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Costa Rican, Luciana Alvarado, applauded for Olympic 1st

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Picture courtesy of Tamarindo News

Costa Rican gymnast Luciana Alvarado, 18, took her opportunity at the Tokyo Olympics as a chance to show her support and alliance for the Black Lives Matter movement.

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During the semi-finals event on July 25, 2021, Alvarado took a knee and proudly raised her fist in the air at the end of her floor routine as a tribute to BLM.

Although Alvarado did not make it into the finals, she made sure her statement was clear and warmed many hearts with her show of support.

Furthermore, she is the first gymnast from Costa Rica to qualify for the Olympics; therefore, it’s even more meaningful she decided to stand against racism at that moment. Alvarado’s appearance in Tokyo will always be unforgettable, even though her scoring of 12.166 didn’t place her in medal contention.

“My cousin and I, we both do it in our routines,” Alvarado said in an interview with GymCastic podcast. “And I feel like if you do something that brings everyone together, you see that here, like ‘Yes, you’re one of mine, you understand things; the importance of everyone treated with respect and dignity and everyone having the same rights because we’re all the same and we’re all beautiful and amazing.’”

The International Olympic Committee has strict rules regarding Olympic athletes’ right to protest. According to Rule 50, athletes are prohibited from protesting on the medal stand and during competition. But, Alvarado found a loophole in the rule by including the move as an artistic element in an artistic competition, making it hard to penalize her for the tribute.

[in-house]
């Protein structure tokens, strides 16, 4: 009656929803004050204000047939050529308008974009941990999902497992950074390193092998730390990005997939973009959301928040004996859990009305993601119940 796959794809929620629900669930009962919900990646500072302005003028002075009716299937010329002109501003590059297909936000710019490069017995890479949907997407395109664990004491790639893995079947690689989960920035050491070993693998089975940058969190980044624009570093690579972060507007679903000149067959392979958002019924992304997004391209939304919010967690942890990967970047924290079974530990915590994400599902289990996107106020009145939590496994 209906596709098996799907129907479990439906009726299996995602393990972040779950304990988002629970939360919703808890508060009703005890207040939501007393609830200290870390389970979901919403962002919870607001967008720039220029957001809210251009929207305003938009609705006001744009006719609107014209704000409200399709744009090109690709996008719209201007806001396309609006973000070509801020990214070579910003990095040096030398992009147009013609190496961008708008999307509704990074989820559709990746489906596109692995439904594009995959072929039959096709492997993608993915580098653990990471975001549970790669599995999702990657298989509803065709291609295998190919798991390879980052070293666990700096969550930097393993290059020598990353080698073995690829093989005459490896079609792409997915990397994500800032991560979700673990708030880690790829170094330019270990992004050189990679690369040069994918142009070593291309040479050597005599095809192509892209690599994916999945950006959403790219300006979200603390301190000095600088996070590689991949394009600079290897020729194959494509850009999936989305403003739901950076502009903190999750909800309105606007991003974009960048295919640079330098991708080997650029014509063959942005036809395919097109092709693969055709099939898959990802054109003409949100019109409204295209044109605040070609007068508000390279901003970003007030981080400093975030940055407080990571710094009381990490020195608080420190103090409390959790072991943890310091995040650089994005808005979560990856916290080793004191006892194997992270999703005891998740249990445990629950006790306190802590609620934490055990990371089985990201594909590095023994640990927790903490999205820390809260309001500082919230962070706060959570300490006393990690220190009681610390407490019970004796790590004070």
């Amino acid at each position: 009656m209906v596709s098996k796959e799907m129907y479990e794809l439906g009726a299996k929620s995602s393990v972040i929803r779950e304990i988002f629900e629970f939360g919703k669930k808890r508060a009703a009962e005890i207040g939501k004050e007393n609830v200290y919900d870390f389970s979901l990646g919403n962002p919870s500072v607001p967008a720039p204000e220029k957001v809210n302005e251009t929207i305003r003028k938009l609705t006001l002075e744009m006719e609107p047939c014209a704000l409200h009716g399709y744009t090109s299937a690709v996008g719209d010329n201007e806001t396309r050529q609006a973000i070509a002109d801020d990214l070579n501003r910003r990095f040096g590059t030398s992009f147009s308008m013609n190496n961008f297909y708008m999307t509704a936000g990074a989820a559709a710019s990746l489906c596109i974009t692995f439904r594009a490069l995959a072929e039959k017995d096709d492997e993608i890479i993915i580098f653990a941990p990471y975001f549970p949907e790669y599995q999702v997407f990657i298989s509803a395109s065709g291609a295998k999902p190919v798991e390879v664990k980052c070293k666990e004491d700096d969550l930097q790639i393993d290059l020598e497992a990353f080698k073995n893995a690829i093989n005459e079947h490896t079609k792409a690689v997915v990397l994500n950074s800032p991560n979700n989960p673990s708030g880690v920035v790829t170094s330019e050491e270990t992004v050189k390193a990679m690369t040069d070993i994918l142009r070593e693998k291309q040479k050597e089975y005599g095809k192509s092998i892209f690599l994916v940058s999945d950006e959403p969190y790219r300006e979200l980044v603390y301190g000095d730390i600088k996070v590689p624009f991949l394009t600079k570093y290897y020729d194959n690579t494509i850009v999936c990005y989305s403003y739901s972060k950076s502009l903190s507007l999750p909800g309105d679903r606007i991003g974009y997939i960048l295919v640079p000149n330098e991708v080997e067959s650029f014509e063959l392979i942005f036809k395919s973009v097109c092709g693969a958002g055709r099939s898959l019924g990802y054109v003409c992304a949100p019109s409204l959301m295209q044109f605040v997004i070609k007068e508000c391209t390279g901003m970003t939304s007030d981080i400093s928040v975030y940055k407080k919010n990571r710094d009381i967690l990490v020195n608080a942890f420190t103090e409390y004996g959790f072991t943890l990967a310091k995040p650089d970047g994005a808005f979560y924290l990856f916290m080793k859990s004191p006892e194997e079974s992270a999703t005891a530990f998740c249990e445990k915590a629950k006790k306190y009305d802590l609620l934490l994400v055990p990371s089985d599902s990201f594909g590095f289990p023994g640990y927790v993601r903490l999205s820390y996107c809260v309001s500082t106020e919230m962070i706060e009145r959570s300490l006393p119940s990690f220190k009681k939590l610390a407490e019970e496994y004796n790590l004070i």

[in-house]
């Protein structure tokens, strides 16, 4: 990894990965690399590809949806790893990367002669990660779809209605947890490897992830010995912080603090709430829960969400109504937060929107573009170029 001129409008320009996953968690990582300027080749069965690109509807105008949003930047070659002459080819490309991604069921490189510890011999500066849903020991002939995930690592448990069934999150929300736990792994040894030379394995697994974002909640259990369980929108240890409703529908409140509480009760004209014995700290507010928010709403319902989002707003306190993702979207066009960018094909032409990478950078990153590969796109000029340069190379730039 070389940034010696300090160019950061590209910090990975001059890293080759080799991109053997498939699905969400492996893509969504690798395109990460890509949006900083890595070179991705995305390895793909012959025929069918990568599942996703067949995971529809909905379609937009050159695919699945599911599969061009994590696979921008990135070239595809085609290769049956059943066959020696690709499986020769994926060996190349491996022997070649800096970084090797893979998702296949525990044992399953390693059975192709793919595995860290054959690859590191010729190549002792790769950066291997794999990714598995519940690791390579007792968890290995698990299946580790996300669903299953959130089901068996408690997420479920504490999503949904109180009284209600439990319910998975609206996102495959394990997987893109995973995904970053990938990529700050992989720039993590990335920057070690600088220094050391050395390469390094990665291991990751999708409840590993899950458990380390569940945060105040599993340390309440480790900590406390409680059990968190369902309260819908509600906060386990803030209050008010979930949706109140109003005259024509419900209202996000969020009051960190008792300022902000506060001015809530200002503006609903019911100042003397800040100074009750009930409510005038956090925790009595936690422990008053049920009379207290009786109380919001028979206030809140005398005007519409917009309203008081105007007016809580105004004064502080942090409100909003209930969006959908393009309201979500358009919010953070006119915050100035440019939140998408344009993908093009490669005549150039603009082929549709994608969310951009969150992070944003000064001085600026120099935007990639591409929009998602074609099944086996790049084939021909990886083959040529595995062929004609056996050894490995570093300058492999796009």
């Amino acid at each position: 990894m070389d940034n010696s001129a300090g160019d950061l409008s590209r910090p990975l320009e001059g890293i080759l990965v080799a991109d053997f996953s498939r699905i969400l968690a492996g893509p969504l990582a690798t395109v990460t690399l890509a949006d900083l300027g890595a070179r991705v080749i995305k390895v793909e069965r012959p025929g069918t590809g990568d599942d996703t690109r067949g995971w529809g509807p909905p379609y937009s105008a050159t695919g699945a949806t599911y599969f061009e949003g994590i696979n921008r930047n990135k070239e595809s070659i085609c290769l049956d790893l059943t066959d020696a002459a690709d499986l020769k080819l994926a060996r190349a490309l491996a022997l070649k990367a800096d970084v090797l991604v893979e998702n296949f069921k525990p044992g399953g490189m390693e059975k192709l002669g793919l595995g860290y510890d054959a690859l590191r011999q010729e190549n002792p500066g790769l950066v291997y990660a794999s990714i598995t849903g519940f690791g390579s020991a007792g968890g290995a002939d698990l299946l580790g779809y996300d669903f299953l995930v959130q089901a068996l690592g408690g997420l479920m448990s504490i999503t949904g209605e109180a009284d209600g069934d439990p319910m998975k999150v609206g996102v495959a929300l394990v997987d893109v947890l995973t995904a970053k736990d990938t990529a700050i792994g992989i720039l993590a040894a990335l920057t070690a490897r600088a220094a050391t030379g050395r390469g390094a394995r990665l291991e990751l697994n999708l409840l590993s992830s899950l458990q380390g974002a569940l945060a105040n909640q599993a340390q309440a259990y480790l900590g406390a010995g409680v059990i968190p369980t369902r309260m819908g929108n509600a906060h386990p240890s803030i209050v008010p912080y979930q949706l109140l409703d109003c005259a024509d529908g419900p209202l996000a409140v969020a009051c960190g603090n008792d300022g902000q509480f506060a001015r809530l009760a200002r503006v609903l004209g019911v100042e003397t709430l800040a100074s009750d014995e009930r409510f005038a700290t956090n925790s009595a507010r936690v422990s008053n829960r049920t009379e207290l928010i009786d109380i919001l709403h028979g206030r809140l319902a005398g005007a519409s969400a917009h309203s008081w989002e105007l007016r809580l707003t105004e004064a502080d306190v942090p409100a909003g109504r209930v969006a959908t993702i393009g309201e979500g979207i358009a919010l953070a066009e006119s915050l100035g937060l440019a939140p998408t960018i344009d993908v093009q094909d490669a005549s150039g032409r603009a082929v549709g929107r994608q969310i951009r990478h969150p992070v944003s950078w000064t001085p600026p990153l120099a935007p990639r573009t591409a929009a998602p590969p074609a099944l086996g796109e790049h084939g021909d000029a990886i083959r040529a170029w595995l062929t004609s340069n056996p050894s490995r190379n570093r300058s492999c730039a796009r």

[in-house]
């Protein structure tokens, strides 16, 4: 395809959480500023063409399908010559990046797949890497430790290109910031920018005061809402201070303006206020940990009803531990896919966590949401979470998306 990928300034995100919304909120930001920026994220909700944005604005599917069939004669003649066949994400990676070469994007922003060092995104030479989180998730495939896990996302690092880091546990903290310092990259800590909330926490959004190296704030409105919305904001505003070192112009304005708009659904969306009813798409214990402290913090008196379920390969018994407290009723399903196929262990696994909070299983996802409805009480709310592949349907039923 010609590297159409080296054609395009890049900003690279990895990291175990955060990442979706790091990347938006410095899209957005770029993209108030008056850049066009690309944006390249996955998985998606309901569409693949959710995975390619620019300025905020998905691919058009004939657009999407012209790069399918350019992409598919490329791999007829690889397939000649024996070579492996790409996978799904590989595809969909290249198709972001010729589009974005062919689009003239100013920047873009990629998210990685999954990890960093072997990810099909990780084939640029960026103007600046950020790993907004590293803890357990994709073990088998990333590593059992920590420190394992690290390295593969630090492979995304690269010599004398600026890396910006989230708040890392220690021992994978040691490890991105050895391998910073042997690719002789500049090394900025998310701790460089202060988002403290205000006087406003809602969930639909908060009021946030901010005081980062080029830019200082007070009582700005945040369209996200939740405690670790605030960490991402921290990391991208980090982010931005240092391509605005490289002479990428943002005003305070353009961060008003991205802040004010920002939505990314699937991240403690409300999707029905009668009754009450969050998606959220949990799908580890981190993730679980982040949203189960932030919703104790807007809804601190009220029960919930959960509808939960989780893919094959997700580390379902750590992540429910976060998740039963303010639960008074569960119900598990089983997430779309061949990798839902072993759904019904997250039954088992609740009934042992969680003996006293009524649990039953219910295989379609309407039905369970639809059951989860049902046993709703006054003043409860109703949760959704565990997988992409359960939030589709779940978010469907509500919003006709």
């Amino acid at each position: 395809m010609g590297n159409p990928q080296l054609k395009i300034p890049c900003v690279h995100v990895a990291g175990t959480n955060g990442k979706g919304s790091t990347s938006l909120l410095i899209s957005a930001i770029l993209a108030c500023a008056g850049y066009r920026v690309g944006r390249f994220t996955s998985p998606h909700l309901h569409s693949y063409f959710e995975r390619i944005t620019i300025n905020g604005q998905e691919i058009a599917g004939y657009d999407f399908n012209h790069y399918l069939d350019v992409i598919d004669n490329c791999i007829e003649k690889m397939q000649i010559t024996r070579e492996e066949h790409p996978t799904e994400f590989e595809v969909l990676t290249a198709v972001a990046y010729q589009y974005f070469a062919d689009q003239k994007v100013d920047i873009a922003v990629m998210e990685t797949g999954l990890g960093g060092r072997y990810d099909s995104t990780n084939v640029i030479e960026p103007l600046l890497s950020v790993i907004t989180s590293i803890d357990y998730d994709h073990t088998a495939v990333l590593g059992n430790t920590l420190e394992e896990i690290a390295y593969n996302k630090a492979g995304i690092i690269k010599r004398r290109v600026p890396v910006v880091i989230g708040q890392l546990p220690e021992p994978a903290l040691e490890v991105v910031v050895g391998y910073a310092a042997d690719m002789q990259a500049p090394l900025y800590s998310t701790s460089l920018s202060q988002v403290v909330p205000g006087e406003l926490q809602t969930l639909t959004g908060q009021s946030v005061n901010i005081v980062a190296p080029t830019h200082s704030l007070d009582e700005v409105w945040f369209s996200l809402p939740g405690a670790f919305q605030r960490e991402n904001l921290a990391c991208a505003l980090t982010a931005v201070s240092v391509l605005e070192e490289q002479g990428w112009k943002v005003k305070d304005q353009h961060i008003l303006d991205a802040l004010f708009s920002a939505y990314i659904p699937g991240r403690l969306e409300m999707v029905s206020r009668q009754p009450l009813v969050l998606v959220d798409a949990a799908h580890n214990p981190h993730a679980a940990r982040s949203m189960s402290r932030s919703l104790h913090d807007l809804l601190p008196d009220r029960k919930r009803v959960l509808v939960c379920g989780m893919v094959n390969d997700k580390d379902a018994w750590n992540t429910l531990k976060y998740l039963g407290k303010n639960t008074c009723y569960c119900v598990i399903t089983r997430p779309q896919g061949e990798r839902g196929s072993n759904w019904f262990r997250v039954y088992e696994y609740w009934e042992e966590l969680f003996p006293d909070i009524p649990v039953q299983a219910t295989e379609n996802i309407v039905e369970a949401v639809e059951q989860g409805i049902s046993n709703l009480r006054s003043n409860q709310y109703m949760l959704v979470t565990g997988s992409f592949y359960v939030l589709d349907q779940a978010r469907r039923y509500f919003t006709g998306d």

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Alvarado told Associated Press the move was not a spur-of-the-moment choice, and it was choreographed in the routine to pay homage to the Black Lives Matter movement. “Because we’re all the same and we’re all beautiful and amazing,” she said. Alvarado feels making her stance for what she believes in is worth the risk.

In a segment on the Black News Channel, Sharon Reed, TV Personality, said, “I’m very proud of her. She didn’t just do this to say, ‘I support you Black people in America.’ This is also a lesson on what happened in Costa Rica: the slave trade there, the influx of Black Jamaicans. She got her point across.”

On the other hand, Alvarado is not the only female athlete to protest for social justice during the Tokyo Olympics. Many athletes on women’s soccer teams, such as players from the United States, Sweden, Chile, New Zealand, and Great Britain, have taken a knee before matches. The Australian women’s soccer team linked arms to show support for Australian Aboriginal people. Also, the Germany women’s gymnastics team protested the sexualization of women’s sports by competing in full-length unitards instead of traditional booty-baring leotards.

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